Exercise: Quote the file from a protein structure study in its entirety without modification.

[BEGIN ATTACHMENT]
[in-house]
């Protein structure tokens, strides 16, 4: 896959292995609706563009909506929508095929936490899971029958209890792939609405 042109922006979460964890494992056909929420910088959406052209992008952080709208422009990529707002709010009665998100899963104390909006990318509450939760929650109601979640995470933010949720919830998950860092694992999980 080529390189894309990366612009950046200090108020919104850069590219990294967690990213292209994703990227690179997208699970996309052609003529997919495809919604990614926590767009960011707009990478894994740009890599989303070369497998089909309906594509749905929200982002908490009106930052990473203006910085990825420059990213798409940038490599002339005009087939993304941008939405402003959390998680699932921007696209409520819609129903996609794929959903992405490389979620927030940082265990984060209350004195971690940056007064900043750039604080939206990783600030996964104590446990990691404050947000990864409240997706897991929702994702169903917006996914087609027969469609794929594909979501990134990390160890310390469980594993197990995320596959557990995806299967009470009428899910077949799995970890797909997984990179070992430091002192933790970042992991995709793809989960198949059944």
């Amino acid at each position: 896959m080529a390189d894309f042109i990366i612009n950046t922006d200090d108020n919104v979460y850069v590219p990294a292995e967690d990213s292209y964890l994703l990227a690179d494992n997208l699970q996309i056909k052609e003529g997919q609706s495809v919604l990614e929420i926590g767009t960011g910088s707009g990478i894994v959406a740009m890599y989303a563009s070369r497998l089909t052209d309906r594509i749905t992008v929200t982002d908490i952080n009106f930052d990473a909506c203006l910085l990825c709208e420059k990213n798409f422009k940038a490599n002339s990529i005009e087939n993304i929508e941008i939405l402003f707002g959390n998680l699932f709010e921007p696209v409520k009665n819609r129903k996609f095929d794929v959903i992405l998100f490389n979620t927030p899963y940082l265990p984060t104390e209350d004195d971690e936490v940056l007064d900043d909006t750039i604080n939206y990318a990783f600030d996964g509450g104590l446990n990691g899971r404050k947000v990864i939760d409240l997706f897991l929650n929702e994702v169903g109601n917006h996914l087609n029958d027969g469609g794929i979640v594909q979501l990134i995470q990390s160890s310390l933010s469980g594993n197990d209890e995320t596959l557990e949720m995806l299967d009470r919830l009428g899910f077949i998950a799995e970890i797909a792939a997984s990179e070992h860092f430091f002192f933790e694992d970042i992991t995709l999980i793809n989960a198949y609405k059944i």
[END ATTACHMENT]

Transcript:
[in-house]
């Protein structure tokens, strides 16, 4: 896959292995609706563009909506929508095929936490899971029958209890792939609405 042109922006979460964890494992056909929420910088959406052209992008952080709208422009990529707002709010009665998100899963104390909006990318509450939760929650109601979640995470933010949720919830998950860092694992999980 080529390189894309990366612009950046200090108020919104850069590219990294967690990213292209994703990227690179997208699970996309052609003529997919495809919604990614926590767009960011707009990478894994740009890599989303070369497998089909309906594509749905929200982002908490009106930052990473203006910085990825420059990213798409940038490599002339005009087939993304941008939405402003959390998680699932921007696209409520819609129903996609794929959903992405490389979620927030940082265990984060209350004195971690940056007064900043750039604080939206990783600030996964104590446990990691404050947000990864409240997706897991929702994702169903917006996914087609027969469609794929594909979501990134990390160890310390469980594993197990995320596959557990995806299967009470009428899910077949799995970890797909997984990179070992430091002192933790970042992991995709793809989960198949059944």
């Amino acid at each position: 896959m080529a390189d894309f042109i990366i612009n950046t922006d200090d108020n919104v979460y850069v590219p990294a292995e967690d990213s292209y964890l994703l990227a690179d494992n997208l699970q996309i056909k052609e003529g997919q609706s495809v919604l990614e929420i926590g767009t960011g910088s707009g990478i894994v959406a740009m890599y989303a563009s070369r497998l089909t052209d309906r594509i749905t992008v929200t982002d908490i952080n009106f930052d990473a909506c203006l910085l990825c709208e420059k990213n798409f422009k940038a490599n002339s990529i005009e087939n993304i929508e941008i939405l402003f707002g959390n998680l699932f709010e921007p696209v409520k009665n819609r129903k996609f095929d794929v959903i992405l998100f490389n979620t927030p899963y940082l265990p984060t104390e209350d004195d971690e936490v940056l007064d900043d909006t750039i604080n939206y990318a990783f600030d996964g509450g104590l446990n990691g899971r404050k947000v990864i939760d409240l997706f897991l929650n929702e994702v169903g109601n917006h996914l087609n029958d027969g469609g794929i979640v594909q979501l990134i995470q990390s160890s310390l933010s469980g594993n197990d209890e995320t596959l557990e949720m995806l299967d009470r919830l009428g899910f077949i998950a799995e970890i797909a792939a997984s990179e070992h860092f430091f002192f933790e694992d970042i992991t995709l999980i793809n989960a198949y609405k059944i």